Help Privacy Policy Disclaimer
  Advanced SearchBrowse




Collected Edition

Digest of European Tort Law, Bd. I: Essential Cases on Natural Causation


Zimmermann,  Reinhard
MPI for Comparative and International Private Law, Max Planck Society;

External Resource
No external resources are shared
Fulltext (restricted access)
There are currently no full texts shared for your IP range.
Fulltext (public)
There are no public fulltexts stored in PuRe
Supplementary Material (public)
There is no public supplementary material available

Zimmermann, R., Winiger, B., Koziol, H., & Koch, B. A. (Eds.). (2007). Digest of European Tort Law, Bd. I: Essential Cases on Natural Causation. Wien: Springer.

Cite as: https://hdl.handle.net/11858/00-001M-0000-0019-CD32-A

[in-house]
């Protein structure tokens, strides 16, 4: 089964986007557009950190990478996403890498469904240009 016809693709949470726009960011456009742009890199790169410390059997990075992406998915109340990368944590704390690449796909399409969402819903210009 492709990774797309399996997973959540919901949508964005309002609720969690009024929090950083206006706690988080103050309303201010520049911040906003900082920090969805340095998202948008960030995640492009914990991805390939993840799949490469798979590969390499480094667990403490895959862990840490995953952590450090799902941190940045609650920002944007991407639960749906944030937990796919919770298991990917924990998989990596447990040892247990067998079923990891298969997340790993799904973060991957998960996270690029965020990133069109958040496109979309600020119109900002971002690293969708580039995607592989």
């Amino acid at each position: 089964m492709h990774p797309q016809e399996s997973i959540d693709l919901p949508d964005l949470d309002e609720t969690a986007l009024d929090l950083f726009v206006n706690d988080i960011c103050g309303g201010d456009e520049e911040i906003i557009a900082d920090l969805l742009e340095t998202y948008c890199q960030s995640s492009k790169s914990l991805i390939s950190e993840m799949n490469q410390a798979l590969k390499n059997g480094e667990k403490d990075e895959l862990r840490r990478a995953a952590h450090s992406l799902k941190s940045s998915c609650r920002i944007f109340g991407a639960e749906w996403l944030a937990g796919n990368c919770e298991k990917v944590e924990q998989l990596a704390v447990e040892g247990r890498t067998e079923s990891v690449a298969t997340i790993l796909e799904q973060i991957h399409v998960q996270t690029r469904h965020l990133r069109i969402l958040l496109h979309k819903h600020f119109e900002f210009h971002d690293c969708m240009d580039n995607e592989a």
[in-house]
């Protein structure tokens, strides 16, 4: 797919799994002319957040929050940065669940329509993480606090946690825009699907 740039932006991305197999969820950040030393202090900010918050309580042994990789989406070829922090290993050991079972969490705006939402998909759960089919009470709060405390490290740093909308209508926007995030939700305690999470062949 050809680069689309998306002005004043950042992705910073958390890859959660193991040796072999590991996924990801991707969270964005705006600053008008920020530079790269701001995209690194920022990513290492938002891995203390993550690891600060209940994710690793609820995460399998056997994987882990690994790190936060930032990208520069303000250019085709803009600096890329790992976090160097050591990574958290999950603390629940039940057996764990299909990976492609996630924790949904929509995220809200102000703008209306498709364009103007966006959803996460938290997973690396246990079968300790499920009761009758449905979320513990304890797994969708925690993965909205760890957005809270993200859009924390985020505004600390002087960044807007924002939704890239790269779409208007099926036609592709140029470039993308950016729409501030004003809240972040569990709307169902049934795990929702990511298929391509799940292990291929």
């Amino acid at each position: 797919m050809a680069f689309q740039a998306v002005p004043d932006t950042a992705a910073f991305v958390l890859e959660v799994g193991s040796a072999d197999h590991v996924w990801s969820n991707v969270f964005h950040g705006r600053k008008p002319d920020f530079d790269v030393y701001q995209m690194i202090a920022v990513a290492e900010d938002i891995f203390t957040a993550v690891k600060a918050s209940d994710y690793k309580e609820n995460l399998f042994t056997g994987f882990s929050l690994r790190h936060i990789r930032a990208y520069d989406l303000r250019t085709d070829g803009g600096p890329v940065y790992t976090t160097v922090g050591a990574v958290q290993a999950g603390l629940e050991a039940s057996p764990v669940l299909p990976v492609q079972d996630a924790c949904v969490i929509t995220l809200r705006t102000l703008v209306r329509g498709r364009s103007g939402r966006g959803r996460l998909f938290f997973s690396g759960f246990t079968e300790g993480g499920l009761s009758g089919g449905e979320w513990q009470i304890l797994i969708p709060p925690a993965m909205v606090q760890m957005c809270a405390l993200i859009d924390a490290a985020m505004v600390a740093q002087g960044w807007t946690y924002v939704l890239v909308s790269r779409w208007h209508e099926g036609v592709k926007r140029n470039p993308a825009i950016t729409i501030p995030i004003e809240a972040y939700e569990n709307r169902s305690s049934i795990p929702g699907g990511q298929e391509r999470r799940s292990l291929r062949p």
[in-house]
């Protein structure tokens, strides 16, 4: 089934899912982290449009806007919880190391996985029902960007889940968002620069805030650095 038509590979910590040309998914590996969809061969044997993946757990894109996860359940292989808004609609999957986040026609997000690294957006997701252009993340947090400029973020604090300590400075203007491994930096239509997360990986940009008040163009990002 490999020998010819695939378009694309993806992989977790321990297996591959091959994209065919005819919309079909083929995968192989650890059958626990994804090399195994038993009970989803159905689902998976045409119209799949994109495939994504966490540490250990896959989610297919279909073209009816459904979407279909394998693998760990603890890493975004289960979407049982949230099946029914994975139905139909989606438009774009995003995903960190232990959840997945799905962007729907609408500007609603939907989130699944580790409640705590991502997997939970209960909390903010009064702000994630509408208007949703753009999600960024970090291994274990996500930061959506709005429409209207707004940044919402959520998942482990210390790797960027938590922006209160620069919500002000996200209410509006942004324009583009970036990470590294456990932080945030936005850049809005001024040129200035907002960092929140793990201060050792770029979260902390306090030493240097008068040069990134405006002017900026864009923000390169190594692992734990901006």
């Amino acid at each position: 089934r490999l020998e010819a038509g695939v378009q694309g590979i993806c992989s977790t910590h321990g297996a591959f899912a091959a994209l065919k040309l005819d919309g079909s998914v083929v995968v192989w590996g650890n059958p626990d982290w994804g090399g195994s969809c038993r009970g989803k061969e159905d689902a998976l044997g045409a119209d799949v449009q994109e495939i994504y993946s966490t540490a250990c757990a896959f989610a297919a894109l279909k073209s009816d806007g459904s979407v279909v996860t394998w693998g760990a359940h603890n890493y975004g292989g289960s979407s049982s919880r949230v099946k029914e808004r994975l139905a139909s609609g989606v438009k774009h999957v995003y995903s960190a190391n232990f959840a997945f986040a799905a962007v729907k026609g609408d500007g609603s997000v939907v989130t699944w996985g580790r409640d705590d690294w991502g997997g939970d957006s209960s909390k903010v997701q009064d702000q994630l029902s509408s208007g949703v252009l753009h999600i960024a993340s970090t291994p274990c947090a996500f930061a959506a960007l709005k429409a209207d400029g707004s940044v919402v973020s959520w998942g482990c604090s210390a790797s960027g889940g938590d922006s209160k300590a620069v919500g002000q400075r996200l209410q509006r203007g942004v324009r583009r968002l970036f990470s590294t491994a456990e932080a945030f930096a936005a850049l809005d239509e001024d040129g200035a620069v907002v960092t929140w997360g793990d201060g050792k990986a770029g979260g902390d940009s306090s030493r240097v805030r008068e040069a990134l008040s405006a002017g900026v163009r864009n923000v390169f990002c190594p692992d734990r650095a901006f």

European jurists increasingly look to their neighbours’ legal concepts and solutions. As decisions of foreign courts are sometimes hardly accessible, it may be helpful to collect the most important ones in a Digest of Modern European Civil Law. The present book is a first step in this direction. It provides, for one specific field, a selection of national cases, which, otherwise, most of us would probably ignore. This volume focuses on the question of "natural" causation in Europe. Study groups based in 25 different countries have analysed their national jurisprudence and selected the most important cases within the framework of a number of standardized sub-categories. The facts and the decision of each case are summarised and commented on in the light of the relevant national doctrine. On the supranational level, we also present and analyse important decisions of the Courts of Justice of the European Community. Furthermore, we have attempted to provide depth to the discussion by including a historical report, another report on which solution would be yielded by an application of the "Principles of European Tort Law", as well as a comparative summary written by one of the editors. Just as the European Group on Tort Law with their "Principles of European Tort Law", our group wants, with the present Digest, to contribute to a better understanding of tort law in Europe. We hope that this collection will be useful not only to academics, but also to legislatures and practitioners to whom it makes available the legal solutions and the state of the discussions abroad. Moreover, if one day the private law, or parts of it, should be unified in a European Civil Code, jurists would quickly need case law to specify its provisions. Contrary to new or revised national codes, which are generally based on a coherent national jurisprudence, the European Code will constitute an amalgamation of traditions, and will not be backed up by a systematic body of previous decisions. To fill this gap, the judges may initially want to refer to the cases collected in this Digest, upon which a genuinely European jurisprudence can be built. The present book is divided into 11 fundamental categories of "natural" causation. Within each category, the selected cases, solutions and comments are presented in the following manner: each category begins with a historical introduction (1), followed by the reports of the 25 Member States of the European Union (2-26), the decisions of the European Courts of Justice (27), the solutions of hypothetical cases according to the Principles of European Tort Law (28) and finally by a comparative summary (29). This reader-friendly structure allows individual readers who are interested in a specific problem, such as damage caused by multiple tortfeasors, to seek the relevant information for all countries in chapter 5. Readers looking for the cases and solutions of a particular country, for example England, will find all the English cases under the same number (12) across the book. The comparative reports (29) provide a summary of our main findings for the .more hurried reader.